Star Trek fans have always had a special relationship with the spaceships featured in the franchise’s various series. Especially when these ships are named “Enterprise”. This goes so far that some film and television critics see the Enterprise-D as a central element in the series “Star Trek: The Next Generation” – which is also reflected in the German titles of the first two Star Trek series reflects. The US television network CBS and the production company of Rod Roddenberry, heir to Star Trek inventor Gene Roddenberry, have now published a website that should make fans very happy. At the Roddenberry Archive, fans can interactively explore the bridge of every Star Trek ship that has ever borne the Enterprise name. Many fans like to imagine what it would be like to sit on the bridge of their favorite enterprise. While working, they play the sound of the warp drive in the background or design entire rooms in their apartments as replica Star Trek sets.
Together with the cloud rendering company OTOY, Roddenberry Entertainment has recreated in detail 30 different bridges from the two timelines and the mirror universe of various series and films plus the bridge of the USS Voyager. The 3D backdrops are faithfully recreated and can be walked on freely. Star Trek superfans, model and set designers Doug Drexler and Denise and Michael Okuda, who have been responsible for various set details on various Enterprise bridges as part of their professional partnership for decades, were involved in the project. Among other things, Michael Okuda invented Okudakram, a technique for cutting out and illuminating computer interfaces from film foil, which significantly shaped the look of the LCARS computer interface of the Enterprise-D.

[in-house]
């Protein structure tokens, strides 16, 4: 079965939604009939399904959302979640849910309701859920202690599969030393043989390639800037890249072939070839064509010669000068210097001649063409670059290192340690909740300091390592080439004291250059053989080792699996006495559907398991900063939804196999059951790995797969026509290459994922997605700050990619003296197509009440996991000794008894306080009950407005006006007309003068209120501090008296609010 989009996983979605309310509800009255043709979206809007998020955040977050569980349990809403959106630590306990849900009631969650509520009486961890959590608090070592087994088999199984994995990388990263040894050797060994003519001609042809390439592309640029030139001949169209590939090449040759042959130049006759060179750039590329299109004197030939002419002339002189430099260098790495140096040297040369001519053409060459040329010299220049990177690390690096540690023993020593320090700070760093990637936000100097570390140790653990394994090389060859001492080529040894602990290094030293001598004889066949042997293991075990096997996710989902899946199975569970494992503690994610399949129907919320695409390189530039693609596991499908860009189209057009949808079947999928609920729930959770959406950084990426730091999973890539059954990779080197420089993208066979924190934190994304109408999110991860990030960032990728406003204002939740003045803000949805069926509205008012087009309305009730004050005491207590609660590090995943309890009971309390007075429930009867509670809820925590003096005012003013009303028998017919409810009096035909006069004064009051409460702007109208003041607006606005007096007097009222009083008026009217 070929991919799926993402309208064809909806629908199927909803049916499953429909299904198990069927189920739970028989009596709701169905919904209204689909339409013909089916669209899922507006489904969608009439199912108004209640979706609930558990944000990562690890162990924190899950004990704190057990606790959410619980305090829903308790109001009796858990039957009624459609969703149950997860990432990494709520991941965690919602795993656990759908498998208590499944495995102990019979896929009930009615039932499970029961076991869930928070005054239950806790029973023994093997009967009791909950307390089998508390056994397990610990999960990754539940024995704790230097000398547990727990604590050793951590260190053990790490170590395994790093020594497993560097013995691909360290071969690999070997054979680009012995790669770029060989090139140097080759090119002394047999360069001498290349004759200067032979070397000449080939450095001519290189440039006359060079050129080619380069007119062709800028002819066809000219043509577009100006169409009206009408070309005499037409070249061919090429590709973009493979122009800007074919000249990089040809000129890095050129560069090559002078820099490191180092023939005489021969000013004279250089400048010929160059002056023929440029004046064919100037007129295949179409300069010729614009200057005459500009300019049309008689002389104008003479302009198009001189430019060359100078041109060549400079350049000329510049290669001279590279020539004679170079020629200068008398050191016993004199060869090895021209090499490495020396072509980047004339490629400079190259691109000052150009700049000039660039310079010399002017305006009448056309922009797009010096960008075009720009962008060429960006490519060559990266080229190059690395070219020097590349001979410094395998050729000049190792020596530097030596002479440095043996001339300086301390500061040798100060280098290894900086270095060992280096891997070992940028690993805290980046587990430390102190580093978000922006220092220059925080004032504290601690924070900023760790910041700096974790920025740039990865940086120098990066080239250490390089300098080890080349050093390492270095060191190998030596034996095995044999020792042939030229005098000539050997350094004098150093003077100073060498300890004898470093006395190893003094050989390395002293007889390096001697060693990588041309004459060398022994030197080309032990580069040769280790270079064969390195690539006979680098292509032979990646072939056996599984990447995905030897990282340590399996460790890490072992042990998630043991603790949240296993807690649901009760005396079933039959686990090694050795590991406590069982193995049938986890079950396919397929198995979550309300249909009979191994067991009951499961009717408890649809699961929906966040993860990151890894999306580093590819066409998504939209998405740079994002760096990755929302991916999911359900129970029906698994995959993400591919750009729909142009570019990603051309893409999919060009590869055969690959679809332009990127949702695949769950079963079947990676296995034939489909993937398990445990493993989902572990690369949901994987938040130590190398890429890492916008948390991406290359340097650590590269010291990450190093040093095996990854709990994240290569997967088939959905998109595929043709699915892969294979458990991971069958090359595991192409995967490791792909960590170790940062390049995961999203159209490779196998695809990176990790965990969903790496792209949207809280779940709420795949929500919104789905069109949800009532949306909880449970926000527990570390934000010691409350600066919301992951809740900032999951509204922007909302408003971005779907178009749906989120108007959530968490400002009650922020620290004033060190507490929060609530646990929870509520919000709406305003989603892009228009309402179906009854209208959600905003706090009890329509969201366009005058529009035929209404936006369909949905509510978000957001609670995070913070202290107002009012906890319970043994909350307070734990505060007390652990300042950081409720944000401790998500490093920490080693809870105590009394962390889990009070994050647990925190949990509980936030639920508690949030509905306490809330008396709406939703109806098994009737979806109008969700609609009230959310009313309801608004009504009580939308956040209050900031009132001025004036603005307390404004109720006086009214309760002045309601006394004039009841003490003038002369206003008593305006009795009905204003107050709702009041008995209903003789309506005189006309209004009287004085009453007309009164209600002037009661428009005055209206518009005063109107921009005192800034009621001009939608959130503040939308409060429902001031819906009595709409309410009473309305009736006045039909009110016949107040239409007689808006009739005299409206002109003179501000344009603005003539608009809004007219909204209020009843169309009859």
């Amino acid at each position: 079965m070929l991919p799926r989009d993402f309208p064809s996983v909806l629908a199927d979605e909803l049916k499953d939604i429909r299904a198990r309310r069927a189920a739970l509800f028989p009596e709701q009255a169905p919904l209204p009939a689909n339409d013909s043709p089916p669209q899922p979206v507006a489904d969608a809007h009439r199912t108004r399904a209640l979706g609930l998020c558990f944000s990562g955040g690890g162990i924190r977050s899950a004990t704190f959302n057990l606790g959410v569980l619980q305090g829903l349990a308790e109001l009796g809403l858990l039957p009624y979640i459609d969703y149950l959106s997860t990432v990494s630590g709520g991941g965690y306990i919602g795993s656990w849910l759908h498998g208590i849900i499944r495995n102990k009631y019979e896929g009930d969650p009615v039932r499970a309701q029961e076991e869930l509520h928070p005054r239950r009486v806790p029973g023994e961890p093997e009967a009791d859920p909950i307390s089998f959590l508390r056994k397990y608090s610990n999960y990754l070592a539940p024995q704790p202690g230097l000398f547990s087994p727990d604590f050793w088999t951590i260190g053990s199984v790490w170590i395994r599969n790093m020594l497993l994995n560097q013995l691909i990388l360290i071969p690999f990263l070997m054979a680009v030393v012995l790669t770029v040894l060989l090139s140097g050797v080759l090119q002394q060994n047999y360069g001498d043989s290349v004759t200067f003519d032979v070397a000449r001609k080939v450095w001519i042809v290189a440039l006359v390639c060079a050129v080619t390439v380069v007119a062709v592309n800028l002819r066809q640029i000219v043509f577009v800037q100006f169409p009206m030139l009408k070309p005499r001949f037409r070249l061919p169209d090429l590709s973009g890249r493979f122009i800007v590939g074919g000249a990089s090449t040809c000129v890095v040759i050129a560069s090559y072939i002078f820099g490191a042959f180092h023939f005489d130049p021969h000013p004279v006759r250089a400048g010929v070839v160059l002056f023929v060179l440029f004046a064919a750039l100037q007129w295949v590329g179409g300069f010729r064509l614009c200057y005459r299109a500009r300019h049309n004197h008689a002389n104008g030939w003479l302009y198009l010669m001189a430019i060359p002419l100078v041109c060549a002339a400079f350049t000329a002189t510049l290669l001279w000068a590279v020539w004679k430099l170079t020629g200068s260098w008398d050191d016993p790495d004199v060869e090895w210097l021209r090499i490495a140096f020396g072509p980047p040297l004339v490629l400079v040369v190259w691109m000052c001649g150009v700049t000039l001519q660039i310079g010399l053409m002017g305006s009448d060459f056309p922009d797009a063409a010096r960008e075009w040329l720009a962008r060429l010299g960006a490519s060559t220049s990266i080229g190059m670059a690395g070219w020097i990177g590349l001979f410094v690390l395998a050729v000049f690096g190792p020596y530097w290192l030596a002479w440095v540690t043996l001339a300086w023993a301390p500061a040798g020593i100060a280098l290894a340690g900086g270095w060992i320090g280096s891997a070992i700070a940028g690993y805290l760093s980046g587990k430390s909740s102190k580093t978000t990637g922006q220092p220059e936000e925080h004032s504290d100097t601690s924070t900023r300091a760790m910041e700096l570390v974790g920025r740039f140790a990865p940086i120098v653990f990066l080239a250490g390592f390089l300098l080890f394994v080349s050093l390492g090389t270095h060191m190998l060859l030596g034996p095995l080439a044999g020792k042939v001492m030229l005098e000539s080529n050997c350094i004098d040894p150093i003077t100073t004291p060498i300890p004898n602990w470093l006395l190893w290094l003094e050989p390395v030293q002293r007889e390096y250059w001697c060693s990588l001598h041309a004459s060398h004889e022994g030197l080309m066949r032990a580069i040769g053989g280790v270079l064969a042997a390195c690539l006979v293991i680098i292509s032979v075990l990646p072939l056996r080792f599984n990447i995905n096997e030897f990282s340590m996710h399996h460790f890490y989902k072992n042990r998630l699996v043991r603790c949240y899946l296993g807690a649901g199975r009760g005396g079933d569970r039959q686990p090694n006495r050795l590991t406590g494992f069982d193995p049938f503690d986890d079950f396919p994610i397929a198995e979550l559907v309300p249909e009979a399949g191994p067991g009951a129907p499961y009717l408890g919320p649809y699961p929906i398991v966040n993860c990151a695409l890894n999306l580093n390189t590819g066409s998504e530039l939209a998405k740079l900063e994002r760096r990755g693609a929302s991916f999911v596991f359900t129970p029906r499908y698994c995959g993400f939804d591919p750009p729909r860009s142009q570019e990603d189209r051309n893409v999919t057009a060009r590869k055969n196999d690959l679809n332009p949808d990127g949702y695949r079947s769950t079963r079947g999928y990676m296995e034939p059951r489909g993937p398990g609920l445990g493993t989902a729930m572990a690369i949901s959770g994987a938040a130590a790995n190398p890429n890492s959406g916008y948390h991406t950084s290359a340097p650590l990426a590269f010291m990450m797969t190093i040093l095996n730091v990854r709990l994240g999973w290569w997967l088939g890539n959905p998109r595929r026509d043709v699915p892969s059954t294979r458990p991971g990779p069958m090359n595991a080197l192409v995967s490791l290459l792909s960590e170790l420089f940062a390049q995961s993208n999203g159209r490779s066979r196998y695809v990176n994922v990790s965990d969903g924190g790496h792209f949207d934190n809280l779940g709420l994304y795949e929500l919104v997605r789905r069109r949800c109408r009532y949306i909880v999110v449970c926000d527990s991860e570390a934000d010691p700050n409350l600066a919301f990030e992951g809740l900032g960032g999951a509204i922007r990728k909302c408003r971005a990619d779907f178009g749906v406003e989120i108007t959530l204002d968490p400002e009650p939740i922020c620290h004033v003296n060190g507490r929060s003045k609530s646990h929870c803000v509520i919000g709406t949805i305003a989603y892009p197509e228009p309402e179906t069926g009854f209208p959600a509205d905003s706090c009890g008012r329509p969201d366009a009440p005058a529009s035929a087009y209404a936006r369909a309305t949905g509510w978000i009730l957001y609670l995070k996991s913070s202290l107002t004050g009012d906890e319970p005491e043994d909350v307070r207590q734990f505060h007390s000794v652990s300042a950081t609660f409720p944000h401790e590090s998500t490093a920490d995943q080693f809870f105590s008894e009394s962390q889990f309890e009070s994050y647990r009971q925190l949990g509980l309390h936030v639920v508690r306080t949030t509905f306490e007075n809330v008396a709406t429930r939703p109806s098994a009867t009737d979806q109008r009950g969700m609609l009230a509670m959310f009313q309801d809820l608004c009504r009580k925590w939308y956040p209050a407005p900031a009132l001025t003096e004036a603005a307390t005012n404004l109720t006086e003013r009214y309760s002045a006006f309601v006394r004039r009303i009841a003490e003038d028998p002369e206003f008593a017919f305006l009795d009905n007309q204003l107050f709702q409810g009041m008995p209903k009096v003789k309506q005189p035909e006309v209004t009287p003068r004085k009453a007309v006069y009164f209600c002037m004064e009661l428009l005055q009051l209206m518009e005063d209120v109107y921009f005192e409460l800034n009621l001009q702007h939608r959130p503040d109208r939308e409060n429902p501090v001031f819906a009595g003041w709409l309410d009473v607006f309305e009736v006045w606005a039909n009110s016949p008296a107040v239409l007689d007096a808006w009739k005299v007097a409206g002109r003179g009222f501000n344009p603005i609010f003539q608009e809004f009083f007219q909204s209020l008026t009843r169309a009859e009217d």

In the future, the Rodenberry Archive will also be supplemented by the computer voice of the LCARS interface. Before her death, Majel Barrett, who recorded almost all the texts on the ship’s computer for the TNG, Deep Space Nine, Voyager and Enterprise series, had agreed to have her voice digitized in detail for future digital assistants. Fans can admire the details of the various digital bridge replicas in a video produced by OTOY. In the video, John de Lancie, who has embodied the omnipotent, godlike being Q since the TNG pilot, guides us through the story behind the various bridge sets.
The virtual replicas of the bridges in the Roddenberry Archive are probably unsurpassed in terms of the level of detail. With the exception of the toilets on the bridge deck of the Enterprise-D, everything has been meticulously recreated, even the interior of the turbo-lift cabins. Still, the official version of the ships falls short of what Star Trek fans have been creating on their own for decades. Many fans still remember the Stage 9 fan project with nostalgia, which over several years had recreated dozens of rooms of the Enterprise-D in detail with the help of Unreal Engine 4 – with VR support!
This project was shut down in 2018 after a legal threat brought by a lawyer from CBS television. To the disappointment of all but a few well-paid suits at CBS. But at least fans now have the official Enterprise bridge sets for comfort. And they are designed so convincingly that you can almost imagine that the set designers of “Star Trek: Picard” used the virtual Enterprise D-bridge as a template for the replica scenery for the end of this series. So if you’d rather spend your next lunch break on the bridge of the Enterprise than in the office, you should drop by the Roddenberry Archive. This Linux script is for everyone who misses the right warp drive sound.